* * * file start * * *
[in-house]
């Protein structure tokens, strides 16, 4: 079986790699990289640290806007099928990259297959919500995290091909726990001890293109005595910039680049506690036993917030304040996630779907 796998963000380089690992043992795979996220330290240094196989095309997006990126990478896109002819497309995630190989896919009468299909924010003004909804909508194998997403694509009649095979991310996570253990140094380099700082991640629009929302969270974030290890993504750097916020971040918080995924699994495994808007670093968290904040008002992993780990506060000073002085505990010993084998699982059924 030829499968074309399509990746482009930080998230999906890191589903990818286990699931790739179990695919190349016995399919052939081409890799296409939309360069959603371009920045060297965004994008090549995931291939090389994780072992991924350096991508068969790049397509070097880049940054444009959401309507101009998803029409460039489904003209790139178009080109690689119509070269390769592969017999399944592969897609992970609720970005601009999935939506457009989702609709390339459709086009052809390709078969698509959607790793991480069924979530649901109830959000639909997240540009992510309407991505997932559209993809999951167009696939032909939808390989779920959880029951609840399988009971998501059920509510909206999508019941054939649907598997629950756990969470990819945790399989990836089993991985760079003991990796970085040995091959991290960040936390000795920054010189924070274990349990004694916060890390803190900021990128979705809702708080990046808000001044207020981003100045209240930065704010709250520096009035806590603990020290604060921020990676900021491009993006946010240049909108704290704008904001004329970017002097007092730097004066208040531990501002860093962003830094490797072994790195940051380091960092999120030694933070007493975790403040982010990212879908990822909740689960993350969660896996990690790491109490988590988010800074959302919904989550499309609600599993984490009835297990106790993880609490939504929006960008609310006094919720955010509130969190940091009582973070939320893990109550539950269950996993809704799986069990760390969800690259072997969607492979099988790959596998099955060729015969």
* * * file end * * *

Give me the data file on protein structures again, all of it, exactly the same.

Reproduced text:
[in-house]
């Protein structure tokens, strides 16, 4: 079986790699990289640290806007099928990259297959919500995290091909726990001890293109005595910039680049506690036993917030304040996630779907 796998963000380089690992043992795979996220330290240094196989095309997006990126990478896109002819497309995630190989896919009468299909924010003004909804909508194998997403694509009649095979991310996570253990140094380099700082991640629009929302969270974030290890993504750097916020971040918080995924699994495994808007670093968290904040008002992993780990506060000073002085505990010993084998699982059924 030829499968074309399509990746482009930080998230999906890191589903990818286990699931790739179990695919190349016995399919052939081409890799296409939309360069959603371009920045060297965004994008090549995931291939090389994780072992991924350096991508068969790049397509070097880049940054444009959401309507101009998803029409460039489904003209790139178009080109690689119509070269390769592969017999399944592969897609992970609720970005601009999935939506457009989702609709390339459709086009052809390709078969698509959607790793991480069924979530649901109830959000639909997240540009992510309407991505997932559209993809999951167009696939032909939808390989779920959880029951609840399988009971998501059920509510909206999508019941054939649907598997629950756990969470990819945790399989990836089993991985760079003991990796970085040995091959991290960040936390000795920054010189924070274990349990004694916060890390803190900021990128979705809702708080990046808000001044207020981003100045209240930065704010709250520096009035806590603990020290604060921020990676900021491009993006946010240049909108704290704008904001004329970017002097007092730097004066208040531990501002860093962003830094490797072994790195940051380091960092999120030694933070007493975790403040982010990212879908990822909740689960993350969660896996990690790491109490988590988010800074959302919904989550499309609600599993984490009835297990106790993880609490939504929006960008609310006094919720955010509130969190940091009582973070939320893990109550539950269950996993809704799986069990760390969800690259072997969607492979099988790959596998099955060729015969």